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Basic Information

In context (specifically as a method for disposal of human corpses) dissolution involves the dissolving of the corpse in some substance corrosive enough to ensure its complete destruction. Those with experience in such matters suggest that caustic bases are better at breaking down soft tissue than acids, but that they struggle to destroy bone. Both substances struggle to dissolve hair. Biological digestion of a corpse (for example by a bacterial culture) might also be viable but has not been much looked into and would require unusually voracious microbes to occur over a useful time period.

Once the corpse has been dissolved, the resulting solution is then disposed of in a convenient manner - the most obvious of which would be to pour it into a sewer or large body of water such as the sea. For best results the solution should be neutralised first to reduce the environmental disruption which would otherwise draw attention to the discharge (this is also why a large volume of water is required if releasing to surface water - the solution, even when neutralised, is nutrient rich and will cause eutrophication. This is less of an issue in sewers.). Unless an impractical excess of corrosive is used, the resulting solution is also likely to be murky and discoloured and liable to visual detection. Disposal into commercial aqueous waste, soakaway drains or an appropriate waste digestion system may also be appropriate. Naturally any biological culture used for digestion must be thoroughly sterilised before discharge to avoid a significant environmental breach that would almost certainly attract adverse attention.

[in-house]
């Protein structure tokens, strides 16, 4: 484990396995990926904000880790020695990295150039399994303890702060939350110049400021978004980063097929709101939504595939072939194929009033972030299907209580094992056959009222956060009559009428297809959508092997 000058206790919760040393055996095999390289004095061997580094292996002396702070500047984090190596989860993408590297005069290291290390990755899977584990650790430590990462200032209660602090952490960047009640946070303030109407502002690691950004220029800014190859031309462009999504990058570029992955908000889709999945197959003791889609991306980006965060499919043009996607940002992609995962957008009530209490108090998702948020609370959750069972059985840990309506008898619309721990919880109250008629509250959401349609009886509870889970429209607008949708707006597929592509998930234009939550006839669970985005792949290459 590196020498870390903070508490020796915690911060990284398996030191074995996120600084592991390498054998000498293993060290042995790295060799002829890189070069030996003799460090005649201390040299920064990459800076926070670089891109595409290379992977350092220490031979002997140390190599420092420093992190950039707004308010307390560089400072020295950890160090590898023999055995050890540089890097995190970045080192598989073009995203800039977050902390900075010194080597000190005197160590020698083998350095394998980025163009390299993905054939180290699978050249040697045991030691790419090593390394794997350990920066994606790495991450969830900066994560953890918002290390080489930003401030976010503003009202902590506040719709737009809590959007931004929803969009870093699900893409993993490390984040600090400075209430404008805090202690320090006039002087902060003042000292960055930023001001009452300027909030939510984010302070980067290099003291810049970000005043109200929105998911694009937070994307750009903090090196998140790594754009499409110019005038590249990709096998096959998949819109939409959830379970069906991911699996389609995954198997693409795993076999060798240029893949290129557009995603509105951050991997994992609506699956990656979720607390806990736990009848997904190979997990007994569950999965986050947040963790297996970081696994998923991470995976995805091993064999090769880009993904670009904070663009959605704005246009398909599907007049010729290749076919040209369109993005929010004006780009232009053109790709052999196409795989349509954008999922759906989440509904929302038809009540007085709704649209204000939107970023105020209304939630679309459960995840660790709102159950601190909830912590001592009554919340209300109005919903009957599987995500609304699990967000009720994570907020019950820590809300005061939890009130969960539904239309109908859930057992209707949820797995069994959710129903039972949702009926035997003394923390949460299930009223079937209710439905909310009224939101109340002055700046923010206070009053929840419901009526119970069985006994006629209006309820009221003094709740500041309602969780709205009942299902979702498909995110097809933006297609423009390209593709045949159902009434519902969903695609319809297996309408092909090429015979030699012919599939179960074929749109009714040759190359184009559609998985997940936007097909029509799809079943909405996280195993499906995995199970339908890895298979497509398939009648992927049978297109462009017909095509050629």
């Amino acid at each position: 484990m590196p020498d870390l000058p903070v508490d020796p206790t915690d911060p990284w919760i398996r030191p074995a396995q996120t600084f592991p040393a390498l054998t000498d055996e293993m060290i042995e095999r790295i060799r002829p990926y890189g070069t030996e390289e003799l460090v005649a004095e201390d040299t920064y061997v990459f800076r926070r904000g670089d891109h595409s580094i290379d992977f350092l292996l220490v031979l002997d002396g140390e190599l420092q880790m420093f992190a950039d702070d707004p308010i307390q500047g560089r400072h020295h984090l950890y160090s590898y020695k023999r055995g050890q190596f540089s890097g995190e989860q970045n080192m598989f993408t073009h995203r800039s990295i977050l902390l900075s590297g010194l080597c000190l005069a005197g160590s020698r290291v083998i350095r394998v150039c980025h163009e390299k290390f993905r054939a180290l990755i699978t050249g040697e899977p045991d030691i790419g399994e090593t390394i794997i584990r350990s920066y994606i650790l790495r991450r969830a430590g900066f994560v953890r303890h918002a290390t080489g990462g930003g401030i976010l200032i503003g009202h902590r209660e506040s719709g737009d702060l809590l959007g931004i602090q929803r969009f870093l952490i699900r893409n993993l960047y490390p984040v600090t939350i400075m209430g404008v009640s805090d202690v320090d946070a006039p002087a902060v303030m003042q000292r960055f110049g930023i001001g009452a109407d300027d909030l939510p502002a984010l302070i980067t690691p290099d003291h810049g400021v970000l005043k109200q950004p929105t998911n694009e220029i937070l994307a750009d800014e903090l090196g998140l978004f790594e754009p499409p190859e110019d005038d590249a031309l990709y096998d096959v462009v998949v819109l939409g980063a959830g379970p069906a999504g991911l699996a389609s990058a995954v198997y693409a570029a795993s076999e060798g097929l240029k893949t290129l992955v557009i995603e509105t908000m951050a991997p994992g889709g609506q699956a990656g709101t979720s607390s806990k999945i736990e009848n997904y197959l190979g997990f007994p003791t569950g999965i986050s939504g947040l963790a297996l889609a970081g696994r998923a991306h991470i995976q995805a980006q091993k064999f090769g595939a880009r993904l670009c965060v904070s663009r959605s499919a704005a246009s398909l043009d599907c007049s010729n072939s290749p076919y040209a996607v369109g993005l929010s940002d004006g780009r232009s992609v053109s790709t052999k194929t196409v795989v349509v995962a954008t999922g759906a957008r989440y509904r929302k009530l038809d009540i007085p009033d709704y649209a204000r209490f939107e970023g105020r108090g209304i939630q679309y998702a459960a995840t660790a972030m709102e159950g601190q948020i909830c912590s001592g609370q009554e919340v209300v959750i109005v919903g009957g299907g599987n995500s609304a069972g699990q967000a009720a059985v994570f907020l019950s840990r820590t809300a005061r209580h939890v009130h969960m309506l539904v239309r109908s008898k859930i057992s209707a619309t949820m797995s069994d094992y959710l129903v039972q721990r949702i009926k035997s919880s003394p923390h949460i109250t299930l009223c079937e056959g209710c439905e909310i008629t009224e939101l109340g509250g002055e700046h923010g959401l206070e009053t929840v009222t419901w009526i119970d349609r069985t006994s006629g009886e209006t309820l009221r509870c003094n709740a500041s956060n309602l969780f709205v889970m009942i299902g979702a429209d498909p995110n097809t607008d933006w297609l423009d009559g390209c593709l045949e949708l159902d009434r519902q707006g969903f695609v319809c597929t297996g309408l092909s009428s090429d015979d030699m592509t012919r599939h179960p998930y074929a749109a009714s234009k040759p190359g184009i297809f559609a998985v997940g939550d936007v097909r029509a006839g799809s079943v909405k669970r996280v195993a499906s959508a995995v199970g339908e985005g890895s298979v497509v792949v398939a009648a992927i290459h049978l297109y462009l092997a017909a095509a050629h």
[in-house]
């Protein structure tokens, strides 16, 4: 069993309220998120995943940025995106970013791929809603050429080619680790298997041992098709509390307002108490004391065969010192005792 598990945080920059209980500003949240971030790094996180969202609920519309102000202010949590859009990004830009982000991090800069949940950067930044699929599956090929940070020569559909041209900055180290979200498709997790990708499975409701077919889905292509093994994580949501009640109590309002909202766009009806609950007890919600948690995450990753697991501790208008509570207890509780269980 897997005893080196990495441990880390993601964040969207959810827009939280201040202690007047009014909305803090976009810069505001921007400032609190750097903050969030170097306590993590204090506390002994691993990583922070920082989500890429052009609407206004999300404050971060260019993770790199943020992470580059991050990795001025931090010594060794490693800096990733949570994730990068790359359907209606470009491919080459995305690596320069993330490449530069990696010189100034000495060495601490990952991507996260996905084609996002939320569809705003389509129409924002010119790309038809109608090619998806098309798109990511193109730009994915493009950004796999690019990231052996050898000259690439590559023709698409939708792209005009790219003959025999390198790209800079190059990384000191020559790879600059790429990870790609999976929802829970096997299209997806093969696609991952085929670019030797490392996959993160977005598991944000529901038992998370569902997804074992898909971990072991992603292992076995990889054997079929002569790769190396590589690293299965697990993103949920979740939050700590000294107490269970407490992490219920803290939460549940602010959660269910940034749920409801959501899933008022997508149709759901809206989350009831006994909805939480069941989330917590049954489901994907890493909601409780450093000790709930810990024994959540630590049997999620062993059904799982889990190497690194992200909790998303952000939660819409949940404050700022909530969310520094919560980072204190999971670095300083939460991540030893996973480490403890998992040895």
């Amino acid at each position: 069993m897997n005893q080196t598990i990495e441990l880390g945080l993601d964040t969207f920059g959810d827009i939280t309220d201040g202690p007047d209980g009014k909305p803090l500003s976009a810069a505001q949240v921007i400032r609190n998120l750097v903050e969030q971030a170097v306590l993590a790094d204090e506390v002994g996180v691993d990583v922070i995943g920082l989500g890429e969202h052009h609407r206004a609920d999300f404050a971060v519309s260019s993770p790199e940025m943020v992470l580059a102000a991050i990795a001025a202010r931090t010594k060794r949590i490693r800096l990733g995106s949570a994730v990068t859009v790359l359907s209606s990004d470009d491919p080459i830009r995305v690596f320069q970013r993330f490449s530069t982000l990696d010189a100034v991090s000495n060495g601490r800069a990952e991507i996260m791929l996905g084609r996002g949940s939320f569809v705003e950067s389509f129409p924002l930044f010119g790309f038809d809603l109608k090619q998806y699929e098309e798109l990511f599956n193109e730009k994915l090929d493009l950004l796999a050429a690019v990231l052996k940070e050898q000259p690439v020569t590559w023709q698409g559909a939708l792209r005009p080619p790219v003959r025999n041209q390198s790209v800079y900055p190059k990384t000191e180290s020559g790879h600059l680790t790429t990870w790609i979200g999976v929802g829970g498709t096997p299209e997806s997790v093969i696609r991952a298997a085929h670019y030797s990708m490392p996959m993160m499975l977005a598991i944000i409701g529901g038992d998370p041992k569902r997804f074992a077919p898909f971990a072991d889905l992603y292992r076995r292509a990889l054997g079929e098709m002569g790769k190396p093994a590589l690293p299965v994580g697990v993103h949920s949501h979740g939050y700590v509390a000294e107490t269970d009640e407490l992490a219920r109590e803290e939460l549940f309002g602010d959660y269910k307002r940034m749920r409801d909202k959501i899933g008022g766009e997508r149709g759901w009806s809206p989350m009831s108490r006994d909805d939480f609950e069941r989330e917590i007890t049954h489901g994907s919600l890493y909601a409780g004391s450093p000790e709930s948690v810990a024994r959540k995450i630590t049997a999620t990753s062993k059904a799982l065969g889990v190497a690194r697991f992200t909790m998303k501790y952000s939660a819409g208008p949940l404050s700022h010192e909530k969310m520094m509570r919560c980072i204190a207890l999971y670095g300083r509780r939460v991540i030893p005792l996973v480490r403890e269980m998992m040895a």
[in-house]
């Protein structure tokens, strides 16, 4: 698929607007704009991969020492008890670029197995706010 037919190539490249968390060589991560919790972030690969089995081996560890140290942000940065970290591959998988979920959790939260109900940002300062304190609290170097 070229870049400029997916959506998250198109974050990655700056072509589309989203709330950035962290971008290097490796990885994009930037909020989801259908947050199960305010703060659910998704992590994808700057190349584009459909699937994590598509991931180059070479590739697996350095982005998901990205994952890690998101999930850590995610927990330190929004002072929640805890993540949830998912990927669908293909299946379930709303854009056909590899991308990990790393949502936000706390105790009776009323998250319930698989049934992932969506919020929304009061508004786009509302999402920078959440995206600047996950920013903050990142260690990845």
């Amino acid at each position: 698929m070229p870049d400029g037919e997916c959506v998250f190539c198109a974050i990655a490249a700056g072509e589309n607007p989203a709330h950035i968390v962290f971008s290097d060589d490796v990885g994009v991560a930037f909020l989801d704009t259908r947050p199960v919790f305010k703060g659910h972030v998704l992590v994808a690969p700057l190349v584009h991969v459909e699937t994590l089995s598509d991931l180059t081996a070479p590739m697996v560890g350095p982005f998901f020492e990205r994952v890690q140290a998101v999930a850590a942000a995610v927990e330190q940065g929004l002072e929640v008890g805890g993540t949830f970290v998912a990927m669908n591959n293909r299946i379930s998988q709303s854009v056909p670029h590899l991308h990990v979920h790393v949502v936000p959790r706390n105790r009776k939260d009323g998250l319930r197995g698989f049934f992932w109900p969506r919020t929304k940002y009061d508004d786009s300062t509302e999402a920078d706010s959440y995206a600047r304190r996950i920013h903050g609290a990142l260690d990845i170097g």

Currently this method is mostly used by those wishing to dispose of corpses without proper oversight (for example, murderers trying to dispose of a victim), but has attracted some interest amongst environmentalists and other "new age" types as an alternative to cremation and has occasionally been licenced, mostly in Scandinavia.


1. full source reference

Game and Story Use

  • Most obvious use is for PCs trying to dispose of an enemy, or for PCs to find a bath and a load of acid, with or without partially dissolved corpse, in a villain's lair.
  • Of course, if you happen to be buying a lot of acid for some perfectly legitimate reason, you may well be suspected of this (the same goes, to a lesser extent, for someone buying a lot of caustic base).
  • A sci-fi or fantasy culture could have this as a normal funerary practice (assuming a practicable source of solvents).
    • A normal funerary practice might rely on biological digestion - perhaps some acidic swamp or such where a culture of particularly voracious microrganisms, long used to consuming human flesh and bone, reduce the deceased to their constituent elements within a relatively short time.
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